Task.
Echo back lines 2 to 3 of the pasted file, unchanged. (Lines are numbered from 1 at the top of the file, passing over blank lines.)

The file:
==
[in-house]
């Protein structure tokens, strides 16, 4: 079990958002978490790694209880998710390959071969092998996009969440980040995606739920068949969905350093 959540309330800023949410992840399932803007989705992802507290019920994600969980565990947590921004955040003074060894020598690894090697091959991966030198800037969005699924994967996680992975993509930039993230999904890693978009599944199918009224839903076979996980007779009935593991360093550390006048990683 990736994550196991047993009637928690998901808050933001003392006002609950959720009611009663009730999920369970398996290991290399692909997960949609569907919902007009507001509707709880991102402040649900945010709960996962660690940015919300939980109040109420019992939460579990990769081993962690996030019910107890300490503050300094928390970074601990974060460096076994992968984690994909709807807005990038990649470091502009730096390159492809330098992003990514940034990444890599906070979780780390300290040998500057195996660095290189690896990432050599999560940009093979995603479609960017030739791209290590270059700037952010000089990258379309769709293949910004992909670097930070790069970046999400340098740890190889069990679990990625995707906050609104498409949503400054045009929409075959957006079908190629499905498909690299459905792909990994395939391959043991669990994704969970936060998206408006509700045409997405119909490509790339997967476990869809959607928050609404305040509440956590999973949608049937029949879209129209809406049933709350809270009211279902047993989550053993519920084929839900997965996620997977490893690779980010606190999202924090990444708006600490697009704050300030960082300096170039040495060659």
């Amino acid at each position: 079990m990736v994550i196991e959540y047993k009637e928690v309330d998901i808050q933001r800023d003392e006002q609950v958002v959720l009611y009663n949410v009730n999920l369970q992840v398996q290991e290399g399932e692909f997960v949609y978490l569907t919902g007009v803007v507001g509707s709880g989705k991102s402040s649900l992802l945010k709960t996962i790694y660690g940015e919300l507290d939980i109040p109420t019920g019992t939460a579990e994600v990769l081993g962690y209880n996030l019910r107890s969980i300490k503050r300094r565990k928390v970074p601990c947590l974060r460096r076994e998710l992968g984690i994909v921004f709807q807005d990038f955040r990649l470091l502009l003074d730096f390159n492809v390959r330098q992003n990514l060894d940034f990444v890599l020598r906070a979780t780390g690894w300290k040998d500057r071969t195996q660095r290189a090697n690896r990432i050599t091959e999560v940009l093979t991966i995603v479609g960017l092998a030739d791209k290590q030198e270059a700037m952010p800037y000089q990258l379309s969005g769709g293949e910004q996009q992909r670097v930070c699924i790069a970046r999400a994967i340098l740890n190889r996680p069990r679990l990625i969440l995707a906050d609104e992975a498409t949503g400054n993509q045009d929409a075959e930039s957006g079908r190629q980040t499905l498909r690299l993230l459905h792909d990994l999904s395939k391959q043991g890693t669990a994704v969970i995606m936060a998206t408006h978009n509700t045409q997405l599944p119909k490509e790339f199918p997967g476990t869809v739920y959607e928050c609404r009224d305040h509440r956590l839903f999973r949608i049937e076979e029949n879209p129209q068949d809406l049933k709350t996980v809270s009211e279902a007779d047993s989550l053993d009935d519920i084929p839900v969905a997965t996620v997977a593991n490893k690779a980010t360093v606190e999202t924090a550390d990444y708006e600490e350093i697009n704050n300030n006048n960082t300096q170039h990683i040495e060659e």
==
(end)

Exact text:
């Protein structure tokens, strides 16, 4: 079990958002978490790694209880998710390959071969092998996009969440980040995606739920068949969905350093 959540309330800023949410992840399932803007989705992802507290019920994600969980565990947590921004955040003074060894020598690894090697091959991966030198800037969005699924994967996680992975993509930039993230999904890693978009599944199918009224839903076979996980007779009935593991360093550390006048990683 990736994550196991047993009637928690998901808050933001003392006002609950959720009611009663009730999920369970398996290991290399692909997960949609569907919902007009507001509707709880991102402040649900945010709960996962660690940015919300939980109040109420019992939460579990990769081993962690996030019910107890300490503050300094928390970074601990974060460096076994992968984690994909709807807005990038990649470091502009730096390159492809330098992003990514940034990444890599906070979780780390300290040998500057195996660095290189690896990432050599999560940009093979995603479609960017030739791209290590270059700037952010000089990258379309769709293949910004992909670097930070790069970046999400340098740890190889069990679990990625995707906050609104498409949503400054045009929409075959957006079908190629499905498909690299459905792909990994395939391959043991669990994704969970936060998206408006509700045409997405119909490509790339997967476990869809959607928050609404305040509440956590999973949608049937029949879209129209809406049933709350809270009211279902047993989550053993519920084929839900997965996620997977490893690779980010606190999202924090990444708006600490697009704050300030960082300096170039040495060659």
């Amino acid at each position: 079990m990736v994550i196991e959540y047993k009637e928690v309330d998901i808050q933001r800023d003392e006002q609950v958002v959720l009611y009663n949410v009730n999920l369970q992840v398996q290991e290399g399932e692909f997960v949609y978490l569907t919902g007009v803007v507001g509707s709880g989705k991102s402040s649900l992802l945010k709960t996962i790694y660690g940015e919300l507290d939980i109040p109420t019920g019992t939460a579990e994600v990769l081993g962690y209880n996030l019910r107890s969980i300490k503050r300094r565990k928390v970074p601990c947590l974060r460096r076994e998710l992968g984690i994909v921004f709807q807005d990038f955040r990649l470091l502009l003074d730096f390159n492809v390959r330098q992003n990514l060894d940034f990444v890599l020598r906070a979780t780390g690894w300290k040998d500057r071969t195996q660095r290189a090697n690896r990432i050599t091959e999560v940009l093979t991966i995603v479609g960017l092998a030739d791209k290590q030198e270059a700037m952010p800037y000089q990258l379309s969005g769709g293949e910004q996009q992909r670097v930070c699924i790069a970046r999400a994967i340098l740890n190889r996680p069990r679990l990625i969440l995707a906050d609104e992975a498409t949503g400054n993509q045009d929409a075959e930039s957006g079908r190629q980040t499905l498909r690299l993230l459905h792909d990994l999904s395939k391959q043991g890693t669990a994704v969970i995606m936060a998206t408006h978009n509700t045409q997405l599944p119909k490509e790339f199918p997967g476990t869809v739920y959607e928050c609404r009224d305040h509440r956590l839903f999973r949608i049937e076979e029949n879209p129209q068949d809406l049933k709350t996980v809270s009211e279902a007779d047993s989550l053993d009935d519920i084929p839900v969905a997965t996620v997977a593991n490893k690779a980010t360093v606190e999202t924090a550390d990444y708006e600490e350093i697009n704050n300030n006048n960082t300096q170039h990683i040495e060659e």